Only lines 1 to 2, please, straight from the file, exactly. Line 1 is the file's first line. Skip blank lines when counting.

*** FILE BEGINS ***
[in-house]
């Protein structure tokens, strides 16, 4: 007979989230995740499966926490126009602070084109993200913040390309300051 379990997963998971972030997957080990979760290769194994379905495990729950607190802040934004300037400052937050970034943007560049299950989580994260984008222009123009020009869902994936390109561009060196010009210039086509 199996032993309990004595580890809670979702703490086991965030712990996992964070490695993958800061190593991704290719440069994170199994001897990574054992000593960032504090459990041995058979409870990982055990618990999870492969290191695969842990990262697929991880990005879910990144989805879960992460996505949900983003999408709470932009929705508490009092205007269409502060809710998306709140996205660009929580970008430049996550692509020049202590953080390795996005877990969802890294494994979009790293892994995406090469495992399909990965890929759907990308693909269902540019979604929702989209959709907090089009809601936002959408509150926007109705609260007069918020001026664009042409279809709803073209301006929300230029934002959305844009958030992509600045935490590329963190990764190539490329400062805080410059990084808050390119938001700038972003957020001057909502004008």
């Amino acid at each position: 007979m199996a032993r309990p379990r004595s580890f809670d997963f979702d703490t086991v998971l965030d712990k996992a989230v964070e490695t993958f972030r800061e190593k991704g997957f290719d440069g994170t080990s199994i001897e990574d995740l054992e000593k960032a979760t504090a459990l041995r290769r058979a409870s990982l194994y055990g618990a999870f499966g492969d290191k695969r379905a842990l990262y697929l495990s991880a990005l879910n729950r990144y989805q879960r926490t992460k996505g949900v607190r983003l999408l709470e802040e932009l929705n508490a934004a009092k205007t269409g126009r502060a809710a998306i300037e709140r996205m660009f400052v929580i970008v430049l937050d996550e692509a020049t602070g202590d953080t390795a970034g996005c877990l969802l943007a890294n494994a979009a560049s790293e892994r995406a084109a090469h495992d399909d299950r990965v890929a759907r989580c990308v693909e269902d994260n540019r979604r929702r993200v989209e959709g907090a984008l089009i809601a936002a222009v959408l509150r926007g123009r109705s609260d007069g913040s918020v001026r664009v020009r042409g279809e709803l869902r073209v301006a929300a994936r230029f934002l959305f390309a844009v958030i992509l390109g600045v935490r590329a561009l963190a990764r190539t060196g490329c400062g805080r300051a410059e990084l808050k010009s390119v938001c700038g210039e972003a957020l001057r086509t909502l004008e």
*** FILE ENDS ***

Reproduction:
[in-house]
């Protein structure tokens, strides 16, 4: 007979989230995740499966926490126009602070084109993200913040390309300051 379990997963998971972030997957080990979760290769194994379905495990729950607190802040934004300037400052937050970034943007560049299950989580994260984008222009123009020009869902994936390109561009060196010009210039086509 199996032993309990004595580890809670979702703490086991965030712990996992964070490695993958800061190593991704290719440069994170199994001897990574054992000593960032504090459990041995058979409870990982055990618990999870492969290191695969842990990262697929991880990005879910990144989805879960992460996505949900983003999408709470932009929705508490009092205007269409502060809710998306709140996205660009929580970008430049996550692509020049202590953080390795996005877990969802890294494994979009790293892994995406090469495992399909990965890929759907990308693909269902540019979604929702989209959709907090089009809601936002959408509150926007109705609260007069918020001026664009042409279809709803073209301006929300230029934002959305844009958030992509600045935490590329963190990764190539490329400062805080410059990084808050390119938001700038972003957020001057909502004008």